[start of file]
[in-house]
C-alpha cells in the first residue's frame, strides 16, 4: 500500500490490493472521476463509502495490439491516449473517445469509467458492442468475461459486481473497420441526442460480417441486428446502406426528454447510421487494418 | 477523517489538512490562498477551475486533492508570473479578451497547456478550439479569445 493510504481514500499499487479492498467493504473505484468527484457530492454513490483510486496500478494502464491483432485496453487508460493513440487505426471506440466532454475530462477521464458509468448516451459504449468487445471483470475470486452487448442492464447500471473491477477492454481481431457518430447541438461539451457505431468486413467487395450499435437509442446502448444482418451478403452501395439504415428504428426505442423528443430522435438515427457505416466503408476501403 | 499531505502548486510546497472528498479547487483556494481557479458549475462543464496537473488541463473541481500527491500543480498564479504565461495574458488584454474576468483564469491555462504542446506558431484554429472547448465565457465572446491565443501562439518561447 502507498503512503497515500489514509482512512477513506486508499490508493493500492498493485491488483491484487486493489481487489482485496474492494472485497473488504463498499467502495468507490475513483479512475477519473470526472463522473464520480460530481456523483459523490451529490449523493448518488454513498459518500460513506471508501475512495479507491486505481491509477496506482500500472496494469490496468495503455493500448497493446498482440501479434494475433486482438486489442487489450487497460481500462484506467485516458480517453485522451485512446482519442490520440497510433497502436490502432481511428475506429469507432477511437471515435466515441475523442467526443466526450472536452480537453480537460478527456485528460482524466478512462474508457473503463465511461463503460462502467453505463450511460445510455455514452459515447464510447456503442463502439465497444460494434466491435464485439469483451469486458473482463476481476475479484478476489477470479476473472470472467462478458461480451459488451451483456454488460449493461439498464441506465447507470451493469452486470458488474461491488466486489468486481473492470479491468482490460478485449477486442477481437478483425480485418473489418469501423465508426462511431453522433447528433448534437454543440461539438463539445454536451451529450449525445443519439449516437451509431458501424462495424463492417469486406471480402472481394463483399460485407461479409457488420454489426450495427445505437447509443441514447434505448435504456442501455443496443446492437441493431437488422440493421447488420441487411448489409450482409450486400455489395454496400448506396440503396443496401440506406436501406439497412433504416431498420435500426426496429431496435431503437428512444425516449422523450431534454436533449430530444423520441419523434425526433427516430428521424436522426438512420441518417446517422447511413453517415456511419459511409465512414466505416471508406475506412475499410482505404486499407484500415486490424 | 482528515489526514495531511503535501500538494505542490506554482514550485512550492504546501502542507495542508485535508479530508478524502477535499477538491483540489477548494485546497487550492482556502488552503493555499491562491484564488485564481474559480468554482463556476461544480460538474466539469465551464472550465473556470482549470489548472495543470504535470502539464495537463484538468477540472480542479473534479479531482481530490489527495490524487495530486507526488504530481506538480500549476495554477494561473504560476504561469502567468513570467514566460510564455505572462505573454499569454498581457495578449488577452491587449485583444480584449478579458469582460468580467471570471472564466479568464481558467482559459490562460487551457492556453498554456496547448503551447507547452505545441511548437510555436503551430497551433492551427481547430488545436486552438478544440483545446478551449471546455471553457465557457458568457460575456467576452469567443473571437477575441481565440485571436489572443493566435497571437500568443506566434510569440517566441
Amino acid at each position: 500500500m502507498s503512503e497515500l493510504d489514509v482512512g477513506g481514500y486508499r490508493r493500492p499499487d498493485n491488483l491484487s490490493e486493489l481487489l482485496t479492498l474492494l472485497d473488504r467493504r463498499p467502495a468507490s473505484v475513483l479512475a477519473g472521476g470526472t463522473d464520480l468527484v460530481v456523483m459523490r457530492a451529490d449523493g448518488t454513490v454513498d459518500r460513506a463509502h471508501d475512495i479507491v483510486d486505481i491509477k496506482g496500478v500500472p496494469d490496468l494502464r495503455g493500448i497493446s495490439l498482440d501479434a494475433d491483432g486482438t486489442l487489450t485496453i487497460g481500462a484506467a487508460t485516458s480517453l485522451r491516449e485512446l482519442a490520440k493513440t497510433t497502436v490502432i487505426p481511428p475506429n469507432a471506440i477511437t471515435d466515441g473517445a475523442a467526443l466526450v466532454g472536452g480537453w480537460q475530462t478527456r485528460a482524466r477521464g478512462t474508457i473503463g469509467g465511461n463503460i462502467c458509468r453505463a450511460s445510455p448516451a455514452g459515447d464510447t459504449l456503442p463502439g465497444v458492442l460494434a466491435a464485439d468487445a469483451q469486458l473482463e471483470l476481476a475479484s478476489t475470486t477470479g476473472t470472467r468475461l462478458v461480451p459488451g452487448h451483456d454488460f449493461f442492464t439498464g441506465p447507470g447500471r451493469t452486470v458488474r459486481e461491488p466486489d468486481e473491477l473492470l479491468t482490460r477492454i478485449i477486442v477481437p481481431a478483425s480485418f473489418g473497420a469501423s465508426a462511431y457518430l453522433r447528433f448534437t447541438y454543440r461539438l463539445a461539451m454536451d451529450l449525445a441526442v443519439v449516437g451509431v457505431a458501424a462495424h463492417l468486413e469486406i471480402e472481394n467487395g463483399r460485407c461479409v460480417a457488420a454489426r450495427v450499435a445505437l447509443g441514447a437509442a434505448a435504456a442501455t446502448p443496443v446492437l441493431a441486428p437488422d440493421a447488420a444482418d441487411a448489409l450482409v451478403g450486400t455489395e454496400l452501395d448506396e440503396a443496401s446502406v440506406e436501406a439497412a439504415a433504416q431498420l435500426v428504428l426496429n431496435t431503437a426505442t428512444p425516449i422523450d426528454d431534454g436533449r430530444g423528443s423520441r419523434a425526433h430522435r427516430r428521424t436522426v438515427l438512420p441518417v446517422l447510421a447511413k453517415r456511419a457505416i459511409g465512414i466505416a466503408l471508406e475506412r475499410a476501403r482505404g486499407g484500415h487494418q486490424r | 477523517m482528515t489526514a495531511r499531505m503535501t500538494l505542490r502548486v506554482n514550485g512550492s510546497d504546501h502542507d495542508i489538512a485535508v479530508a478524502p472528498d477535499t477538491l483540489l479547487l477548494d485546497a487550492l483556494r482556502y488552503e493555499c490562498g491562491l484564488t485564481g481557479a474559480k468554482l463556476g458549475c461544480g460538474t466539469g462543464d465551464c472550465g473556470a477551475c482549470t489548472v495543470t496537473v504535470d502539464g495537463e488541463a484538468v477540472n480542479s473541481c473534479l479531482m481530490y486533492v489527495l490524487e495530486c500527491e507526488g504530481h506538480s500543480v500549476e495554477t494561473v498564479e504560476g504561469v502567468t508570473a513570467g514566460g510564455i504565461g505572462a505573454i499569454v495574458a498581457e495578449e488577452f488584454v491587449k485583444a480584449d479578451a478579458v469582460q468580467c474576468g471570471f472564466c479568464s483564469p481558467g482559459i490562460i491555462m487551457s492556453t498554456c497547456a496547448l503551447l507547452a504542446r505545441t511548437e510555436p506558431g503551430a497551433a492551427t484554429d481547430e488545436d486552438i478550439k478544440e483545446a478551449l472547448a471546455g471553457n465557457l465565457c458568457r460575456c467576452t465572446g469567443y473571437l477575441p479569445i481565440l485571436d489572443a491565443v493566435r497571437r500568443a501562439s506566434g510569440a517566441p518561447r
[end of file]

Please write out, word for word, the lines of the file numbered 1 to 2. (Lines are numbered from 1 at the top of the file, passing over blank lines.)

[in-house]
C-alpha cells in the first residue's frame, strides 16, 4: 500500500490490493472521476463509502495490439491516449473517445469509467458492442468475461459486481473497420441526442460480417441486428446502406426528454447510421487494418 | 477523517489538512490562498477551475486533492508570473479578451497547456478550439479569445 493510504481514500499499487479492498467493504473505484468527484457530492454513490483510486496500478494502464491483432485496453487508460493513440487505426471506440466532454475530462477521464458509468448516451459504449468487445471483470475470486452487448442492464447500471473491477477492454481481431457518430447541438461539451457505431468486413467487395450499435437509442446502448444482418451478403452501395439504415428504428426505442423528443430522435438515427457505416466503408476501403 | 499531505502548486510546497472528498479547487483556494481557479458549475462543464496537473488541463473541481500527491500543480498564479504565461495574458488584454474576468483564469491555462504542446506558431484554429472547448465565457465572446491565443501562439518561447 502507498503512503497515500489514509482512512477513506486508499490508493493500492498493485491488483491484487486493489481487489482485496474492494472485497473488504463498499467502495468507490475513483479512475477519473470526472463522473464520480460530481456523483459523490451529490449523493448518488454513498459518500460513506471508501475512495479507491486505481491509477496506482500500472496494469490496468495503455493500448497493446498482440501479434494475433486482438486489442487489450487497460481500462484506467485516458480517453485522451485512446482519442490520440497510433497502436490502432481511428475506429469507432477511437471515435466515441475523442467526443466526450472536452480537453480537460478527456485528460482524466478512462474508457473503463465511461463503460462502467453505463450511460445510455455514452459515447464510447456503442463502439465497444460494434466491435464485439469483451469486458473482463476481476475479484478476489477470479476473472470472467462478458461480451459488451451483456454488460449493461439498464441506465447507470451493469452486470458488474461491488466486489468486481473492470479491468482490460478485449477486442477481437478483425480485418473489418469501423465508426462511431453522433447528433448534437454543440461539438463539445454536451451529450449525445443519439449516437451509431458501424462495424463492417469486406471480402472481394463483399460485407461479409457488420454489426450495427445505437447509443441514447434505448435504456442501455443496443446492437441493431437488422440493421447488420441487411448489409450482409450486400455489395454496400448506396440503396443496401440506406436501406439497412433504416431498420435500426426496429431496435431503437428512444425516449422523450431534454436533449430530444423520441419523434425526433427516430428521424436522426438512420441518417446517422447511413453517415456511419459511409465512414466505416471508406475506412475499410482505404486499407484500415486490424 | 482528515489526514495531511503535501500538494505542490506554482514550485512550492504546501502542507495542508485535508479530508478524502477535499477538491483540489477548494485546497487550492482556502488552503493555499491562491484564488485564481474559480468554482463556476461544480460538474466539469465551464472550465473556470482549470489548472495543470504535470502539464495537463484538468477540472480542479473534479479531482481530490489527495490524487495530486507526488504530481506538480500549476495554477494561473504560476504561469502567468513570467514566460510564455505572462505573454499569454498581457495578449488577452491587449485583444480584449478579458469582460468580467471570471472564466479568464481558467482559459490562460487551457492556453498554456496547448503551447507547452505545441511548437510555436503551430497551433492551427481547430488545436486552438478544440483545446478551449471546455471553457465557457458568457460575456467576452469567443473571437477575441481565440485571436489572443493566435497571437500568443506566434510569440517566441